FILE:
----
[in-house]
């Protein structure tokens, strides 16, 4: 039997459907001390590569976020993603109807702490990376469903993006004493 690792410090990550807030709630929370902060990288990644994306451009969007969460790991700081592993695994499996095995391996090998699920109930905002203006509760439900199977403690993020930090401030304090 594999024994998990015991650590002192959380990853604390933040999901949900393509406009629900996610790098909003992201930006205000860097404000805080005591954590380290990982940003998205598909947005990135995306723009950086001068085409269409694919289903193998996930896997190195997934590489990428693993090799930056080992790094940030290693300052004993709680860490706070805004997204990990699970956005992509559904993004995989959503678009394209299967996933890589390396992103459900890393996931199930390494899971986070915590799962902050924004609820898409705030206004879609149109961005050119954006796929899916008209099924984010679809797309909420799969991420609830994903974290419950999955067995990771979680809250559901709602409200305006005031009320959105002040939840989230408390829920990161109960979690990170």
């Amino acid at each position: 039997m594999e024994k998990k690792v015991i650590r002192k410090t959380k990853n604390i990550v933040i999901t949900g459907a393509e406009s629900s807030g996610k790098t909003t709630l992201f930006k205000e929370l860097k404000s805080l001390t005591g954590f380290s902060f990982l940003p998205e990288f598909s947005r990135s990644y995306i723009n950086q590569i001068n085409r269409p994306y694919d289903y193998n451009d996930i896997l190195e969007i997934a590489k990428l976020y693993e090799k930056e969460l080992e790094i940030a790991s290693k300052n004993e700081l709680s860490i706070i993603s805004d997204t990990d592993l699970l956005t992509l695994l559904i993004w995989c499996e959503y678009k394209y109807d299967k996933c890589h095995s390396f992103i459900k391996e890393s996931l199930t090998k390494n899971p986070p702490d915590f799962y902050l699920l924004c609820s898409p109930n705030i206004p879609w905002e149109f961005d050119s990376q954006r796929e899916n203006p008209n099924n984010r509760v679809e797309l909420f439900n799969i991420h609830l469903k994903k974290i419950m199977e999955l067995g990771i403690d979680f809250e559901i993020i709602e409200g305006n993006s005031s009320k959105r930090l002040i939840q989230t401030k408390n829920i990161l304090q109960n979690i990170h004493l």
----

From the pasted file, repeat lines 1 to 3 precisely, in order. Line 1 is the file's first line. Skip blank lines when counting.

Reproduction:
[in-house]
């Protein structure tokens, strides 16, 4: 039997459907001390590569976020993603109807702490990376469903993006004493 690792410090990550807030709630929370902060990288990644994306451009969007969460790991700081592993695994499996095995391996090998699920109930905002203006509760439900199977403690993020930090401030304090 594999024994998990015991650590002192959380990853604390933040999901949900393509406009629900996610790098909003992201930006205000860097404000805080005591954590380290990982940003998205598909947005990135995306723009950086001068085409269409694919289903193998996930896997190195997934590489990428693993090799930056080992790094940030290693300052004993709680860490706070805004997204990990699970956005992509559904993004995989959503678009394209299967996933890589390396992103459900890393996931199930390494899971986070915590799962902050924004609820898409705030206004879609149109961005050119954006796929899916008209099924984010679809797309909420799969991420609830994903974290419950999955067995990771979680809250559901709602409200305006005031009320959105002040939840989230408390829920990161109960979690990170």
């Amino acid at each position: 039997m594999e024994k998990k690792v015991i650590r002192k410090t959380k990853n604390i990550v933040i999901t949900g459907a393509e406009s629900s807030g996610k790098t909003t709630l992201f930006k205000e929370l860097k404000s805080l001390t005591g954590f380290s902060f990982l940003p998205e990288f598909s947005r990135s990644y995306i723009n950086q590569i001068n085409r269409p994306y694919d289903y193998n451009d996930i896997l190195e969007i997934a590489k990428l976020y693993e090799k930056e969460l080992e790094i940030a790991s290693k300052n004993e700081l709680s860490i706070i993603s805004d997204t990990d592993l699970l956005t992509l695994l559904i993004w995989c499996e959503y678009k394209y109807d299967k996933c890589h095995s390396f992103i459900k391996e890393s996931l199930t090998k390494n899971p986070p702490d915590f799962y902050l699920l924004c609820s898409p109930n705030i206004p879609w905002e149109f961005d050119s990376q954006r796929e899916n203006p008209n099924n984010r509760v679809e797309l909420f439900n799969i991420h609830l469903k994903k974290i419950m199977e999955l067995g990771i403690d979680f809250e559901i993020i709602e409200g305006n993006s005031s009320k959105r930090l002040i939840q989230t401030k408390n829920i990161l304090q109960n979690i990170h004493l």